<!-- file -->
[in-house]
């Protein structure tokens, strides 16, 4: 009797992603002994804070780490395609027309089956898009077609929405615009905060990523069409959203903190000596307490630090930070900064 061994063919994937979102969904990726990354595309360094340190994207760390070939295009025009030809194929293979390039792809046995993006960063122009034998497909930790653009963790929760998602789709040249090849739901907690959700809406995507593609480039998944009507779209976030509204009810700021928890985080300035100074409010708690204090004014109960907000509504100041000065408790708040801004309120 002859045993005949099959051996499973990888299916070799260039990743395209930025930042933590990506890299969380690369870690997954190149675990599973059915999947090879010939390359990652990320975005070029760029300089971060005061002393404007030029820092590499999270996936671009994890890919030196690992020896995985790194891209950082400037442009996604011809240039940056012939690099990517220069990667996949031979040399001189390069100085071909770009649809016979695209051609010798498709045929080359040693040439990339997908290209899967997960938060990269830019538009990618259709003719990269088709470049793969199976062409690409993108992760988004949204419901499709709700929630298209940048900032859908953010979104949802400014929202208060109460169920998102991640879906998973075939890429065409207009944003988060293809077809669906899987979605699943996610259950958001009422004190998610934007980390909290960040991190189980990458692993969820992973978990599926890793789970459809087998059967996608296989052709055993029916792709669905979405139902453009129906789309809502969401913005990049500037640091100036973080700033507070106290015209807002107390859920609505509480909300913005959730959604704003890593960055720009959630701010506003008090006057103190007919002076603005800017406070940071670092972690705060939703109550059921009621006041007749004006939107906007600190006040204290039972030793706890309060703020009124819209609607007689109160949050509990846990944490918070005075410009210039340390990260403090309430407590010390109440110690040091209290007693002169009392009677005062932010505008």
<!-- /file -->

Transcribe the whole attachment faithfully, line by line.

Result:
[in-house]
């Protein structure tokens, strides 16, 4: 009797992603002994804070780490395609027309089956898009077609929405615009905060990523069409959203903190000596307490630090930070900064 061994063919994937979102969904990726990354595309360094340190994207760390070939295009025009030809194929293979390039792809046995993006960063122009034998497909930790653009963790929760998602789709040249090849739901907690959700809406995507593609480039998944009507779209976030509204009810700021928890985080300035100074409010708690204090004014109960907000509504100041000065408790708040801004309120 002859045993005949099959051996499973990888299916070799260039990743395209930025930042933590990506890299969380690369870690997954190149675990599973059915999947090879010939390359990652990320975005070029760029300089971060005061002393404007030029820092590499999270996936671009994890890919030196690992020896995985790194891209950082400037442009996604011809240039940056012939690099990517220069990667996949031979040399001189390069100085071909770009649809016979695209051609010798498709045929080359040693040439990339997908290209899967997960938060990269830019538009990618259709003719990269088709470049793969199976062409690409993108992760988004949204419901499709709700929630298209940048900032859908953010979104949802400014929202208060109460169920998102991640879906998973075939890429065409207009944003988060293809077809669906899987979605699943996610259950958001009422004190998610934007980390909290960040991190189980990458692993969820992973978990599926890793789970459809087998059967996608296989052709055993029916792709669905979405139902453009129906789309809502969401913005990049500037640091100036973080700033507070106290015209807002107390859920609505509480909300913005959730959604704003890593960055720009959630701010506003008090006057103190007919002076603005800017406070940071670092972690705060939703109550059921009621006041007749004006939107906007600190006040204290039972030793706890309060703020009124819209609607007689109160949050509990846990944490918070005075410009210039340390990260403090309430407590010390109440110690040091209290007693002169009392009677005062932010505008």